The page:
Not Every Parent Can Be Home With Their Kids During COVID-19—Here’s How to Find Child Care & Limit Exposure

Many parents are unable to isolate at home with their kids, so how are they keeping their families safe?

While many essential worker parents have been working outside the home throughout the pandemic, more caregivers are now facing a complicated decision as states begin to reopen and the coronavirus continues to spread. Many businesses are resuming normal, in-person working hours, so workers are expected to be back working onsite. But with COVID-19 still rapidly spreading around the country and schools out for the summer, where are their kids going?

Obviously kids of a certain age—teens and older tweens—can stay home unsupervised. But those with younger kids aren’t left with many options. Here’s how families are navigating child care during COVID-19 and curbing their risk of spreading the virus.

What Child Care Options Are Available?

In April, the Center for American Progress predicted the coronavirus crisis could cause up to 4.5 million child care slots to disappear because of closed daycare centers, reduced hours, or socially distancing measures. That means up to 4.5 million kids who would usually be in some sort of child care program could be left without somewhere to go. So not only are parents faced with mitigating the risk of a child contracting the coronavirus at a shared child care center, but they might not even be able to find one.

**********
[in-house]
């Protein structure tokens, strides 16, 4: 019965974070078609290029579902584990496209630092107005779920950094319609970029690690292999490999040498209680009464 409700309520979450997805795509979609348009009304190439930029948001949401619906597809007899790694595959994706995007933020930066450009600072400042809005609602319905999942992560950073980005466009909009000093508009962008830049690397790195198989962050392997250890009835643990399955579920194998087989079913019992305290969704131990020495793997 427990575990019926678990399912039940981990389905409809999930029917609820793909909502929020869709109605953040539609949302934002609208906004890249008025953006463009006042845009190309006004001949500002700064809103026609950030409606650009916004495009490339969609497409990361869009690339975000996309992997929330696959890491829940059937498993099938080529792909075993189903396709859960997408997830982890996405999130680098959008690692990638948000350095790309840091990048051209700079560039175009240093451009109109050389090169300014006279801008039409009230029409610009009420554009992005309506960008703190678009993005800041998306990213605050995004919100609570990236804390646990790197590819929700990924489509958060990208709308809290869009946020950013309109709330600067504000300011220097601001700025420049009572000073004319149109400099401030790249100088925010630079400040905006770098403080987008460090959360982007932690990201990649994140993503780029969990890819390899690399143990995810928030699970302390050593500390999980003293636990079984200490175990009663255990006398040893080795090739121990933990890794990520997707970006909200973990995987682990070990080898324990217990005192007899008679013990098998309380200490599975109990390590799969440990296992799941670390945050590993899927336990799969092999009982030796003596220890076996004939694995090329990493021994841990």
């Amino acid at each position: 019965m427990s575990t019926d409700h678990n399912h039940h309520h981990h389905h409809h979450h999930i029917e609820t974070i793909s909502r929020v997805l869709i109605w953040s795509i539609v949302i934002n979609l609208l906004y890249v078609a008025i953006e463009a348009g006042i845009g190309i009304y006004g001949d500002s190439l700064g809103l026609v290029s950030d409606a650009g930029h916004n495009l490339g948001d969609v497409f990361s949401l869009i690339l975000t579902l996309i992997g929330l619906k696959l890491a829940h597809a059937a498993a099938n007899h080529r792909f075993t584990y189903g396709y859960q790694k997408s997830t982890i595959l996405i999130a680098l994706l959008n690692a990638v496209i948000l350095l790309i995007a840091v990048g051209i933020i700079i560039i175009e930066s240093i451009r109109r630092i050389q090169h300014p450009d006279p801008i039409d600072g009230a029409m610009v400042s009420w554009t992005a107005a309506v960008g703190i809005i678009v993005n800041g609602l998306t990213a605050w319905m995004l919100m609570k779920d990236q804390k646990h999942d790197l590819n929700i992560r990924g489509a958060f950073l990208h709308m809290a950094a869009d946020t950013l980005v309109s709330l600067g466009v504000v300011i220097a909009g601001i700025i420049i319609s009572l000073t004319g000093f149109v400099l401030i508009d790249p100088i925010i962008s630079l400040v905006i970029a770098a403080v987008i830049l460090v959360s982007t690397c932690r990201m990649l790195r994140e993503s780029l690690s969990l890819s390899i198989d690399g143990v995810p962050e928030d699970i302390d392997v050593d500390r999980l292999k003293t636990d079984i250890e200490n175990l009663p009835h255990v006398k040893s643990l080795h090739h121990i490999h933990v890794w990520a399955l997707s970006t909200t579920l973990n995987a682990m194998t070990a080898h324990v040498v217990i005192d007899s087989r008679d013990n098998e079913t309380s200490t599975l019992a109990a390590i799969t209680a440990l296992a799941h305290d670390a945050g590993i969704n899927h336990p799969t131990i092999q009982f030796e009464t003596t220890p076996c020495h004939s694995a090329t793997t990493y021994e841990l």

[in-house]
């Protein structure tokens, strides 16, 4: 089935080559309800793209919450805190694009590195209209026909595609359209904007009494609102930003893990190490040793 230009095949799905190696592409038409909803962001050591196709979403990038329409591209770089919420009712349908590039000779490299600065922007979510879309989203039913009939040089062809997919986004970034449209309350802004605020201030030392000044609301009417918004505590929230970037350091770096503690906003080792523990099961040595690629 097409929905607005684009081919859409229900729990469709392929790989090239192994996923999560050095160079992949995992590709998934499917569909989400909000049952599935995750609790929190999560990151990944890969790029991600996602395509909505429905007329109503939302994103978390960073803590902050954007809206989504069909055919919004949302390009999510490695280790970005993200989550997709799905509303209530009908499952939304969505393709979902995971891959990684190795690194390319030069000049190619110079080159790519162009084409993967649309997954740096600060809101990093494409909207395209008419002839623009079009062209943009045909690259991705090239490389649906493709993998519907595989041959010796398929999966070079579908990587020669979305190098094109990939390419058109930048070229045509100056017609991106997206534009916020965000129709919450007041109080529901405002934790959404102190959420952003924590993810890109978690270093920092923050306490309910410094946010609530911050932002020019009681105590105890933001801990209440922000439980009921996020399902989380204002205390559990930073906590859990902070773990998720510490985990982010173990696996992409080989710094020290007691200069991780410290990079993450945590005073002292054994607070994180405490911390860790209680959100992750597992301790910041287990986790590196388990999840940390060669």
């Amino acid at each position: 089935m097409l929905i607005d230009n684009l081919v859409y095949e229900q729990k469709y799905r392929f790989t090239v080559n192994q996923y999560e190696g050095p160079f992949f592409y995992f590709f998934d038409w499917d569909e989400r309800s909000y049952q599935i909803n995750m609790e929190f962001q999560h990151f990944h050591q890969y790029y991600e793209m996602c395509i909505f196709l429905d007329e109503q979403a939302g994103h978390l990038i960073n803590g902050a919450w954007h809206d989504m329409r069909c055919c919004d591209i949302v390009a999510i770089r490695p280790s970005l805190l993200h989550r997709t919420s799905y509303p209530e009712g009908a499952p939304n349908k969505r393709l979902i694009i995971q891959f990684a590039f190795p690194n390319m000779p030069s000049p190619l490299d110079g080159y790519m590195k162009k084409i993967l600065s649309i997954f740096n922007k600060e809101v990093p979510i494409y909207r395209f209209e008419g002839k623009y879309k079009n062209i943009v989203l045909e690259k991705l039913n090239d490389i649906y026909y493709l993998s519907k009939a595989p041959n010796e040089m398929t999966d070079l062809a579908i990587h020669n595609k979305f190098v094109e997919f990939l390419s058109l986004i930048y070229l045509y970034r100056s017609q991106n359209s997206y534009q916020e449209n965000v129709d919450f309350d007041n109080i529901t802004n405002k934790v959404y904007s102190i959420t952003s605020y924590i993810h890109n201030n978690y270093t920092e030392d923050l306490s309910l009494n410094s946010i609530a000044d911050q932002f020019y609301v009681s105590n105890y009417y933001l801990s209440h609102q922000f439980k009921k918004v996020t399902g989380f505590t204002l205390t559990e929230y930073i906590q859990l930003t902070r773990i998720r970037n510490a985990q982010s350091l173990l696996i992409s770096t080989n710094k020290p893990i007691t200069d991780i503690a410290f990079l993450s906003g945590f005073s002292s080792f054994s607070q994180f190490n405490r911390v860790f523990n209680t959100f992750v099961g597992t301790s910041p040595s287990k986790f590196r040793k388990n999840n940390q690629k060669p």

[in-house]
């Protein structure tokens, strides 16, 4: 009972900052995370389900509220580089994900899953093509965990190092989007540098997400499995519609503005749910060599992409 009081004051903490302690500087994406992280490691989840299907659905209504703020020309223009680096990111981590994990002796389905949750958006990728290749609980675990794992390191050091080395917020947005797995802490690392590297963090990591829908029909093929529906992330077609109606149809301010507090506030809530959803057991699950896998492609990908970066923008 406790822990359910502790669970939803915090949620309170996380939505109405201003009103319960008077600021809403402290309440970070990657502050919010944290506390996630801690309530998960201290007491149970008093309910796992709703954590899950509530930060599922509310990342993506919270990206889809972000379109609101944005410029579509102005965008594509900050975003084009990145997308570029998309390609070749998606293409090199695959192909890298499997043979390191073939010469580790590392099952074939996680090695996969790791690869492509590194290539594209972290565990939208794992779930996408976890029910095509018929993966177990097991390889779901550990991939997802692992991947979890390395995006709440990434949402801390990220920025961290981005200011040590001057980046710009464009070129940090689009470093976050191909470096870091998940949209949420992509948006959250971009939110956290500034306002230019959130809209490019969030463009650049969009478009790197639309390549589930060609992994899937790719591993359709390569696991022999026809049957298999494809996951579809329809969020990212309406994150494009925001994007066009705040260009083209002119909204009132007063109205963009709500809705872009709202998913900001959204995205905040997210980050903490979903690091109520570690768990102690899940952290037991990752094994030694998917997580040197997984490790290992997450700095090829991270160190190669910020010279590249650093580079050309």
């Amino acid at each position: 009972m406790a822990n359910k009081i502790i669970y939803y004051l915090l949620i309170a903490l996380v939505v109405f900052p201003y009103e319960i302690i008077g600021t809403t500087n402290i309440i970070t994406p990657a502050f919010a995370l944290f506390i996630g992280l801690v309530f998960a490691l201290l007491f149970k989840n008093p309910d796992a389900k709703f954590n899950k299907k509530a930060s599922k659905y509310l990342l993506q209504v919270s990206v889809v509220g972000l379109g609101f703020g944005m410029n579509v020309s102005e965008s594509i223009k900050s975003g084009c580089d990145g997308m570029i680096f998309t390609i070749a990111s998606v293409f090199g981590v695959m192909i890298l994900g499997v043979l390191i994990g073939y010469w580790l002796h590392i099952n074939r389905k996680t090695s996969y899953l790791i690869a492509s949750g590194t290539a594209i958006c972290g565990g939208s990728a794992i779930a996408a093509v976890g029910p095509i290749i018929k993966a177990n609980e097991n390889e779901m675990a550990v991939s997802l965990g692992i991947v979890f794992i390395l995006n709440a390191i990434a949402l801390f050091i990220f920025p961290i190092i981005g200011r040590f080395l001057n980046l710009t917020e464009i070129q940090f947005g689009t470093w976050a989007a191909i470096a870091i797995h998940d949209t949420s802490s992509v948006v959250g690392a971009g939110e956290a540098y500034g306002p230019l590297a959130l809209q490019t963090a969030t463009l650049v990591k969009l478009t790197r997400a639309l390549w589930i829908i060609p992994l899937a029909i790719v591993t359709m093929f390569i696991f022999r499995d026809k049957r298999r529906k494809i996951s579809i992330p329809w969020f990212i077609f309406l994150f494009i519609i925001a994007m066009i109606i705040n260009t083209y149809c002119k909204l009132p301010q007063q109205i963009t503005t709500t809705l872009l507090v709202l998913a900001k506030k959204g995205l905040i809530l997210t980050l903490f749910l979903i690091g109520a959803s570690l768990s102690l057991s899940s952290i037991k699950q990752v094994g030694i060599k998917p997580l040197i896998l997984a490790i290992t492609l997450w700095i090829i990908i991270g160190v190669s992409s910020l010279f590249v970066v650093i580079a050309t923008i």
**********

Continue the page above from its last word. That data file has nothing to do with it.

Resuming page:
But in the meantime, as the common saying goes, “Necessity is the mother of invention,” and many people are coming up with creative solutions to the burgeoning child care crisis. Grassroots child care co-ops and matching services are popping up across the country to fill the gap left in the wake of the coronavirus pandemic. Step Up To Sit, a child care matching program started by two Minnesota sisters, is just one example of people stepping up to help. The service matches families—especially those of essential workers—with child care volunteers and has been overwhelmed with requests since it launched.

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